“Defender of the Everglades”
Marjory Stoneman Douglas (1890-1998) was known as the “Defender of the Everglades”. Her book, The Everglades: River of Grass, was published in 1947 and has become known as the definitive account of the beauty and mystery of the Everglades with more than 500,000 copies sold.
She was born in Minneapolis, Minnesota and graduated from Wellesley College in Massachusetts. In 1915, Mrs. Douglas became a journalist at the Miami Herald where her father, Frank Stoneman, was the first publisher. At this time, the city of Miami had a population of less than 20,000 people but human impact on the Everglades was already an issue. Mr. Stoneman railed against attempts to drain the Everglades by agricultural interests. His daughter soon took up the fight to preserve the Everglades.
She would advocate for the Everglades to anyone who would listen.
Mrs. Douglas was not afraid to speak up. She would advocate for the Everglades to anyone who would listen. And it wasn’t just conservation that she was passionate about. She also championed woman’s suffrage and civil rights. She said:
“Speak up. Be a nuisance where it counts…. Do your part to inform and stimulate the public to join your action…. Be depressed, discouraged and disappointed at failure and the disheartening effects of ignorance, greed, corruption and bad politics –but never give up.”
She felt the need to speak up for the Everglades because of remarkable variety of wetland habitats found in the region, including sawgrass marsh, mangrove forests and hardwood hammocks. All of these habitat types help to produce an abundance of wildlife including Red-cockaded Woodpecker, Wood Stork, Florida Panther, American Crocodile, American Alligator and so much more.
Mrs. Douglas founded the Friends of the Everglades in 1970
In the 1950’s, Mrs. Douglas spoke up about the damages that the Army Corps of Engineers was doing to the Everglades. The Corps was constructing canals, dams and levees throughout the fragile watery ecosystem. This work would destroy wetlands for the benefit of agriculture and real estate development interests. Looking to build support to stop these types of projects, Mrs. Douglas founded the Friends of the Everglades in 1970 to get more people to speak up for Everglade conservation.
Her work has been recognized in many ways. The National Parks Conservation Association established an award named the Marjory Stoneman Douglas Award “to honor individuals who often must go to great lengths to advocate and fight for the protection of the National Park System”. President Bill Clinton awarded her the Presidential Medal of Freedom, the nation’s highest honor for a civilian.
In 1978, the National Park Service established the Marjory Stoneman Douglas Wilderness within the Everglades National Park. At more than 80,000 acres, it is the largest designated wilderness area east of the Rocky Mountains.
Her death made news around the world. In Britain, The Independent led their obituary with:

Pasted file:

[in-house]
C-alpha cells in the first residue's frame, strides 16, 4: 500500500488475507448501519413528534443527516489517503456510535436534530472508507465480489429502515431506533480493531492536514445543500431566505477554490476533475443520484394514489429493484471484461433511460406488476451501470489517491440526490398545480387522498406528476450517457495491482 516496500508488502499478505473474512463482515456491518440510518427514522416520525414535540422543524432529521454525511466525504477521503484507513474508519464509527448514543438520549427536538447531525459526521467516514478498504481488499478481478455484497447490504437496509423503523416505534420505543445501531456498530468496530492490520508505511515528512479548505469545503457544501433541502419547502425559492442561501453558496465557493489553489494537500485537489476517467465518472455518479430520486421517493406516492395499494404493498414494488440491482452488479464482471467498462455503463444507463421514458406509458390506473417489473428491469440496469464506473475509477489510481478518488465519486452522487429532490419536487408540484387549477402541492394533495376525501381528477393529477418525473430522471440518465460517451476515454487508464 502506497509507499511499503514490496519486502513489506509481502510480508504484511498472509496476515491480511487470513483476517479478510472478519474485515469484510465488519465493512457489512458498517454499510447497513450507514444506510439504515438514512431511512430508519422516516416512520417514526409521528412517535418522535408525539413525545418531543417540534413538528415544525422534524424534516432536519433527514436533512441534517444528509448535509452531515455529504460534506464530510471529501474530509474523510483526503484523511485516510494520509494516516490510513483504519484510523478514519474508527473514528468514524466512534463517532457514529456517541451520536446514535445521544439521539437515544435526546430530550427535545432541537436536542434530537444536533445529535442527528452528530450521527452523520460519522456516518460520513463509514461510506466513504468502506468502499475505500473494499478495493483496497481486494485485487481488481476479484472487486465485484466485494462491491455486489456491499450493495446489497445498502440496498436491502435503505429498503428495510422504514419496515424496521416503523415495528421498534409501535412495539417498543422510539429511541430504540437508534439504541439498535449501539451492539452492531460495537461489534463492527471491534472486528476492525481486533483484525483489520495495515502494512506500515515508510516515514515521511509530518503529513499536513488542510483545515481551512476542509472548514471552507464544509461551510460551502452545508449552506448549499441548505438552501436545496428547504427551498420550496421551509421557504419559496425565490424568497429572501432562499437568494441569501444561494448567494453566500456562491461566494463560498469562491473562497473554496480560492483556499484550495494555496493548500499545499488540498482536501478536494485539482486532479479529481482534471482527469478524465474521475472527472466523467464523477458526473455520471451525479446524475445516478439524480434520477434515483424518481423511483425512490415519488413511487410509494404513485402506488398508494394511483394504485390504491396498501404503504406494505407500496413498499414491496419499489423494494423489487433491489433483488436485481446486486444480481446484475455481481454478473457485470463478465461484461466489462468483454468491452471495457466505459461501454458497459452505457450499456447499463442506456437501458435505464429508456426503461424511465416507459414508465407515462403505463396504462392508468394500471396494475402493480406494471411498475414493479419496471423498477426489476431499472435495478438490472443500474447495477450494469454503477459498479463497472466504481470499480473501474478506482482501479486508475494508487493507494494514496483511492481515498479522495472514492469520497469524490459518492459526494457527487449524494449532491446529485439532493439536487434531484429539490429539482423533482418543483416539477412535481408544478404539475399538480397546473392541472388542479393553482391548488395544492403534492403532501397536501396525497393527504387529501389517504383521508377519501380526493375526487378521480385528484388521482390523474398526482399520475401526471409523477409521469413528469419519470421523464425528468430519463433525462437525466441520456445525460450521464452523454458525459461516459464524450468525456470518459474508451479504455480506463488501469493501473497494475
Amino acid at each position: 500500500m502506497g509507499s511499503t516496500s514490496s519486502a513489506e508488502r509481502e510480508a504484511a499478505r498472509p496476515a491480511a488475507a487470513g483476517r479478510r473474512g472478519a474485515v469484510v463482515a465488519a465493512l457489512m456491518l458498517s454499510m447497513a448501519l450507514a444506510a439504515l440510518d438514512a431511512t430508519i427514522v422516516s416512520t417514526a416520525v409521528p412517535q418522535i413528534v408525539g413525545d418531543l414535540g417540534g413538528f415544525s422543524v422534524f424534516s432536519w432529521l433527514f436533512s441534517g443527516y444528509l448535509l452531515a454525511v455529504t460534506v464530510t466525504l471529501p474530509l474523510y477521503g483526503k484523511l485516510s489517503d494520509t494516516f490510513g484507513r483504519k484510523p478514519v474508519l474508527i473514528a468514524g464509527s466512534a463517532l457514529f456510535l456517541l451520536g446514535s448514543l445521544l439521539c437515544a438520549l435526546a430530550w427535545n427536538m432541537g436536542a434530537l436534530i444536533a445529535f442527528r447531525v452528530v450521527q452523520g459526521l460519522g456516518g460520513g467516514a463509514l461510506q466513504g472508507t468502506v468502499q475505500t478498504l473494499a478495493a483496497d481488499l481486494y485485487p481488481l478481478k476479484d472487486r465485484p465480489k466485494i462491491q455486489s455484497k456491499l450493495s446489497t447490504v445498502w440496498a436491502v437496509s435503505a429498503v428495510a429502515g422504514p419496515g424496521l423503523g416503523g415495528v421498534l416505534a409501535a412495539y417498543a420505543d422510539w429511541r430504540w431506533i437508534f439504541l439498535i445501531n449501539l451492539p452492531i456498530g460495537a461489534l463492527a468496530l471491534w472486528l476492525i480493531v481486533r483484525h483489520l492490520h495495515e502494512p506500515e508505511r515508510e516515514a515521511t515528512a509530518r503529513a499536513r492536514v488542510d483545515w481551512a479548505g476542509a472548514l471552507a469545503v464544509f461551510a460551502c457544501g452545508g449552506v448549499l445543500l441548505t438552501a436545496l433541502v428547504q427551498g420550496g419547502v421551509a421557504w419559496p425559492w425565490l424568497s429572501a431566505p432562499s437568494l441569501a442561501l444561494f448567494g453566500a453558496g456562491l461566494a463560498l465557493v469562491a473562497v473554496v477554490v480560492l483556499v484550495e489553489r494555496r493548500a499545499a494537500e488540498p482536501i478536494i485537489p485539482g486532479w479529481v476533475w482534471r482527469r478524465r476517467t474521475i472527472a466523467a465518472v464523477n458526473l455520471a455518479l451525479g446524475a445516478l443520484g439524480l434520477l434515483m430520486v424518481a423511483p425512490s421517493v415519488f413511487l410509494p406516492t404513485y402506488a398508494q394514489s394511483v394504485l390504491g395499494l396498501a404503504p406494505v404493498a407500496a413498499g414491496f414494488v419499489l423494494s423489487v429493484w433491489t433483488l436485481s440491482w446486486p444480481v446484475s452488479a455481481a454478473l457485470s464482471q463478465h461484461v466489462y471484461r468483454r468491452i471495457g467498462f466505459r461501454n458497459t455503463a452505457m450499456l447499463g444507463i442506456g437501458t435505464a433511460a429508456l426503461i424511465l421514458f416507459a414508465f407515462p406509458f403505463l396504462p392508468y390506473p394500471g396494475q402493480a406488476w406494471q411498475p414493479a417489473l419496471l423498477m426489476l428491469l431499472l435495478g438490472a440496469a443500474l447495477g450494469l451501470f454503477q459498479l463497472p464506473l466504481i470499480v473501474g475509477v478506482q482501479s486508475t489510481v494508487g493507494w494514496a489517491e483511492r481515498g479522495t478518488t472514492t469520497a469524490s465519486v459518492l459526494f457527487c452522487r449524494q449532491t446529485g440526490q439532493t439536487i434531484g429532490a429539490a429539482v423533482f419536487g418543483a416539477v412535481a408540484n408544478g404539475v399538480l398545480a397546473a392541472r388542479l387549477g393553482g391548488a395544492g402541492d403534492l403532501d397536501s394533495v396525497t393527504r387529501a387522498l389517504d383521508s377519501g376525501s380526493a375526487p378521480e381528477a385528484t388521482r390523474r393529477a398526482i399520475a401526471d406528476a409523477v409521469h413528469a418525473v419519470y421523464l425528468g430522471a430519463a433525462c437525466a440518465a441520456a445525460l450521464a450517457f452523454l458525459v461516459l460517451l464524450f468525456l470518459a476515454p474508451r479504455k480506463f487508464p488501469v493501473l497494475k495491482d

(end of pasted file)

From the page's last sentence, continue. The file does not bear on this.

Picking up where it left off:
“In the history of the American environmental movement, there have been few more remarkable figures than Marjory Stoneman Douglas, journalist and writer, woman’s activist before her time, but first and foremost the indefatigable champion of Florida’s fragile and irreplaceable Everglades.” Rupert Cornwell; May 24, 1998; The Independent
Her message continues to resonate for myriad of causes today: the Everglades remain threatened; climate change is a global threat; wildlife continue to lose habitat; racism has been reenergized in American society, and women still face so many structural obstacles in.
Of course, the name Marjory Stoneman Douglas has taken on a new significance over past the month and half. Since the tragic Valentine’s Day shooting, Marjory Stoneman Douglas High School in Parkland, Florida has been in the news. The events that happened in Building #12 at MSD High horrified a nation that has grown accustomed to gun violence.
But as the nation settled into the all too familiar pattern of our national leaders offering thoughts and prayers while trying to avoid the subject of gun violence, the students would not sit quietly –they spoke up! This past weekend, at marches all over the nation, people came out by the hundreds of thousands.
As these students marched, perhaps if you listened closely, you may have heard Marjory Stoneman Douglas herself extolling the young activists to “Speak up.”
Biophilia Foundation encourages you to speak up. Speak up for our beleaguered wildlife. Speak up for gun safety. Speak up for the issues that Marjory Stoneman Douglas spoke up for: the Everglades, equal rights and civil rights. Don’t get discouraged –just speak up!
Chris Pupke is the Executive Director of the Biophilia Foundation. Chris coordinates Biophilia’s grants program and assists with the habitat conservation program. His work supports projects that restore wetlands in the Chesapeake Bay, protects Jaguar habitat in the Sonoran Desert, reconnects migratory routes for Elk in the Rocky Mountains and more.
During his career in conservation, Chris has helped lead on-the-ground restoration projects that resulted in the restoration of 475 acres of wetlands, 28 acres of forests and 150 acres of native meadows. He previously worked at Chesapeake Wildlife Heritage and Pickering Creek Audubon Center.
Mr. Pupke graduated from Drew University in Madison, NJ where he studied international diplomacy at the United Nations, British Politics in London and Greek History in Greece. He is currently a member of the Board of Directors and past president of the Queen Anne’s County (MD) Historical Society where has conducted important research on local U.S. Colored Troops that served in the Civil War. He has previously served as President of the Board of Directors for Queen Anne’s (MD) Conservation Association, a local smart growth advocacy group. He has also served as a member of the Board of Trustees of Camp Wright and is active in his local church.